Irving, Washington. "The Author's Account of Himself".
The story is introduced by Lyly's Euphues, saying that the traveller is forced to alter his mansion with his manners and to live where he can, not where he would.
The first person narrator explains that even as a boy he loved learning the unknown regions of his own city. Through travelling to neighbouring villages, he came to know its habits and customs. Travel books were his favourites. Of course he travelled his own country and he proudly describes its natural beauties.
Still he is tempted by Europe which accumulated the treasures of age which are absent in America. According to the works of philosophers, he believed to find "the great men of Europe" instead of the American "great man of the city". He believed the former must be superior to the latter. According to his reading, all animals and man among them degenerated in America.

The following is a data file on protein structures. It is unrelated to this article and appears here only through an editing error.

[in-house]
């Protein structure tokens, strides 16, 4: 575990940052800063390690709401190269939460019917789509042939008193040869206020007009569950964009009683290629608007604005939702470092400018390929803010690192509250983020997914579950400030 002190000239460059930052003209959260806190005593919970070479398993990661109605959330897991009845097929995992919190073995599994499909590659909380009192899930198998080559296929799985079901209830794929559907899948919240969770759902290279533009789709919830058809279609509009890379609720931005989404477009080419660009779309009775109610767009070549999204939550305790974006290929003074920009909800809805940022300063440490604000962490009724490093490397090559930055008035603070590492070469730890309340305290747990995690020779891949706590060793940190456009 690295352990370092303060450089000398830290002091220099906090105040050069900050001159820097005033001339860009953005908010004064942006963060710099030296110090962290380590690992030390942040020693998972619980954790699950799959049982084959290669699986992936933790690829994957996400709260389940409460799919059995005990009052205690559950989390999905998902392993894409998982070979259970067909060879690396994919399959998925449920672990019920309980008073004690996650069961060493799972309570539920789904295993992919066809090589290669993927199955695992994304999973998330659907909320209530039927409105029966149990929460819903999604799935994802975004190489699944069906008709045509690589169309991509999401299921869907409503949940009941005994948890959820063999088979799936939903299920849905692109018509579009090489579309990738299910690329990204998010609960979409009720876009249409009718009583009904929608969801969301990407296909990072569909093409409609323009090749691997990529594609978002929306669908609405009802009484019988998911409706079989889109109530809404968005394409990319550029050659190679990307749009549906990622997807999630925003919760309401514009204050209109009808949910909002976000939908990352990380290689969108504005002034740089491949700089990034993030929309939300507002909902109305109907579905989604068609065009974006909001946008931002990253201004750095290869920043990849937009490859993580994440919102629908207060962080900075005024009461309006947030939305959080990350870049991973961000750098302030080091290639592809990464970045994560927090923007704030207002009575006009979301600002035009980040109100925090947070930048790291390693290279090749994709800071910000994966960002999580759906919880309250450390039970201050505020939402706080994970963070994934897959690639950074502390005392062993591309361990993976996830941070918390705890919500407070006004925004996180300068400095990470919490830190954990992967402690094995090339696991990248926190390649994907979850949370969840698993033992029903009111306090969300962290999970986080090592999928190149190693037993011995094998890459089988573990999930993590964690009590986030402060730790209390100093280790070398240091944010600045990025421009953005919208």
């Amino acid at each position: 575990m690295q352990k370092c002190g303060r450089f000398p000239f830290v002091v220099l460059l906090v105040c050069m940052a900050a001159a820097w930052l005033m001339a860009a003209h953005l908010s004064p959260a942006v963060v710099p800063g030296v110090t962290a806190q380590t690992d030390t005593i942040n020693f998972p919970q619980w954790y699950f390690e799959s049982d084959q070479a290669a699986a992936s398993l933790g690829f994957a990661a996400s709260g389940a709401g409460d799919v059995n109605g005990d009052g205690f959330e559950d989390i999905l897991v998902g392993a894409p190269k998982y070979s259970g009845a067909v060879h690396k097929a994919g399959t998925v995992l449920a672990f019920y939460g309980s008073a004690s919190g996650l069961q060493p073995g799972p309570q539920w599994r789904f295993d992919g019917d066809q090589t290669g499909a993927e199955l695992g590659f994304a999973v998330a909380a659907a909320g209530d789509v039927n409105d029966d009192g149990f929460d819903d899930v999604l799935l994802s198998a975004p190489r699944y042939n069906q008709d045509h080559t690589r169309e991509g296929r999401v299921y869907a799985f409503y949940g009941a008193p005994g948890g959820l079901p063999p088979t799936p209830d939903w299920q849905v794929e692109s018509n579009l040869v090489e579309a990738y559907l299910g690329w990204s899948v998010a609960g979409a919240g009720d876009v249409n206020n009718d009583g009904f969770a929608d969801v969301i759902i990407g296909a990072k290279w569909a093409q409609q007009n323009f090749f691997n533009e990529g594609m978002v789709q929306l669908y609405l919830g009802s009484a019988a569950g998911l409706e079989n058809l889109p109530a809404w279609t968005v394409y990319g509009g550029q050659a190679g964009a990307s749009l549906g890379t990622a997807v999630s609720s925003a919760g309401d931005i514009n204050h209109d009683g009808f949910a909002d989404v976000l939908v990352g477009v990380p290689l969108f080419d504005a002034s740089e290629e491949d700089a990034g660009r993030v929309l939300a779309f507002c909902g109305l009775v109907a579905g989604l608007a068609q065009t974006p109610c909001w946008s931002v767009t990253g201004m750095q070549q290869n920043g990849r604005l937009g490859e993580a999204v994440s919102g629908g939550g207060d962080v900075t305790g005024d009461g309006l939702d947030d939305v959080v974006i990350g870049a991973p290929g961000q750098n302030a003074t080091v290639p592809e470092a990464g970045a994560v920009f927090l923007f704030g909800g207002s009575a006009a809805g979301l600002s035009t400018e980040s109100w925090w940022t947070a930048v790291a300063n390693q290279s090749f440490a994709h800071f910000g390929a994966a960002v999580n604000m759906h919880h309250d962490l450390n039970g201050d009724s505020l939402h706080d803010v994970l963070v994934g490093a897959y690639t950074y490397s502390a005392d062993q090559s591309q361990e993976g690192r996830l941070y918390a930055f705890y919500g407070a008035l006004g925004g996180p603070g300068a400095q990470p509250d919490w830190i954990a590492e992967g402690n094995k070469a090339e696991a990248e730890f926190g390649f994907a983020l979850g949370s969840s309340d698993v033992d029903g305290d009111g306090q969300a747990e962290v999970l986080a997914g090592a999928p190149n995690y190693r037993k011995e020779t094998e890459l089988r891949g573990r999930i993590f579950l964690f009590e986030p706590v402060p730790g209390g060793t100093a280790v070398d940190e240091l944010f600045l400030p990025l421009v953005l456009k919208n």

However, he does not observe Europe with the eyes of a philosopher but rather with those of an admirer and humble lover. The sketches he wrote in Europe he thinks good in common details and persons, but lacking the truly great objects which should have been described. As an unlucky landscape-painter who has his sketchbook full of cottages and obscure ruins but there is no St. Peter's, or the Coliseum, or the bay of Naples, not a single glacier or volcano.
- a brief personal account rather than a fictional short story with plot, characters, etc.
- resembles a diary entry or an entry in a writer's notebook
- summarizes the development of the author's desire to travel
- especially explains the author's motives for travelling to Europe
AuthorIrving, Washington. (1783 - 1859).
Full Title"The Author's Account of Himself".
First PublishedIn: The Sketch Book of Geoffrey Crayon, Gent. NY: C. S. Van Winkle, 1819.
Irving, Washington. "The Author's Account of Himself". (1819). In: The Chief American Prose Writers. Ed. Norman Forster. Cambridge: The Riverside Press, 1916.